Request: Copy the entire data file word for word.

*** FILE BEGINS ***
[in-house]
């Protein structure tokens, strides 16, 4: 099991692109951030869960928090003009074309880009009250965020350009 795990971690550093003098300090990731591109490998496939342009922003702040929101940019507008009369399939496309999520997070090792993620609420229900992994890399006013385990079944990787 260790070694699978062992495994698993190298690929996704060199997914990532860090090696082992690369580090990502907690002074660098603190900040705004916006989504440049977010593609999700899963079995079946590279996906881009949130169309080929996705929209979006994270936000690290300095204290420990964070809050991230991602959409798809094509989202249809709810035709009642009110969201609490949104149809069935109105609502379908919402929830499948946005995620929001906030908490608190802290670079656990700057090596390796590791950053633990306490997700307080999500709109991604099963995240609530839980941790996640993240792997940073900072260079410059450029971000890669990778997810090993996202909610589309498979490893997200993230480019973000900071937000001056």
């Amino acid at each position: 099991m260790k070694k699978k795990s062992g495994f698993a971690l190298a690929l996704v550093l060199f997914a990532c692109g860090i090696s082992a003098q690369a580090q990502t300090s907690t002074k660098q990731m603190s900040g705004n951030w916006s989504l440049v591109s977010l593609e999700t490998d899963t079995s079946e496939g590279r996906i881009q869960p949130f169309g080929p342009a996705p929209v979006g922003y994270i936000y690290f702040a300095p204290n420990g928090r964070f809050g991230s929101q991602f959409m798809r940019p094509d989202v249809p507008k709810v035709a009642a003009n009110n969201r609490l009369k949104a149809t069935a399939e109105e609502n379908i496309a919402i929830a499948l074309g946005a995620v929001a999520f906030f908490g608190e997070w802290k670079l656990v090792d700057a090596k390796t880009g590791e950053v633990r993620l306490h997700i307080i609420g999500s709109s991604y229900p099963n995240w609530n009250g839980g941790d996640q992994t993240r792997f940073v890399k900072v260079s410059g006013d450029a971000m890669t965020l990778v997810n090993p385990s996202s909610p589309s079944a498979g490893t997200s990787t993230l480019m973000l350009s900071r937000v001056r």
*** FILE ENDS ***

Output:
[in-house]
């Protein structure tokens, strides 16, 4: 099991692109951030869960928090003009074309880009009250965020350009 795990971690550093003098300090990731591109490998496939342009922003702040929101940019507008009369399939496309999520997070090792993620609420229900992994890399006013385990079944990787 260790070694699978062992495994698993190298690929996704060199997914990532860090090696082992690369580090990502907690002074660098603190900040705004916006989504440049977010593609999700899963079995079946590279996906881009949130169309080929996705929209979006994270936000690290300095204290420990964070809050991230991602959409798809094509989202249809709810035709009642009110969201609490949104149809069935109105609502379908919402929830499948946005995620929001906030908490608190802290670079656990700057090596390796590791950053633990306490997700307080999500709109991604099963995240609530839980941790996640993240792997940073900072260079410059450029971000890669990778997810090993996202909610589309498979490893997200993230480019973000900071937000001056």
């Amino acid at each position: 099991m260790k070694k699978k795990s062992g495994f698993a971690l190298a690929l996704v550093l060199f997914a990532c692109g860090i090696s082992a003098q690369a580090q990502t300090s907690t002074k660098q990731m603190s900040g705004n951030w916006s989504l440049v591109s977010l593609e999700t490998d899963t079995s079946e496939g590279r996906i881009q869960p949130f169309g080929p342009a996705p929209v979006g922003y994270i936000y690290f702040a300095p204290n420990g928090r964070f809050g991230s929101q991602f959409m798809r940019p094509d989202v249809p507008k709810v035709a009642a003009n009110n969201r609490l009369k949104a149809t069935a399939e109105e609502n379908i496309a919402i929830a499948l074309g946005a995620v929001a999520f906030f908490g608190e997070w802290k670079l656990v090792d700057a090596k390796t880009g590791e950053v633990r993620l306490h997700i307080i609420g999500s709109s991604y229900p099963n995240w609530n009250g839980g941790d996640q992994t993240r792997f940073v890399k900072v260079s410059g006013d450029a971000m890669t965020l990778v997810n090993p385990s996202s909610p589309s079944a498979g490893t997200s990787t993230l480019m973000l350009s900071r937000v001056r």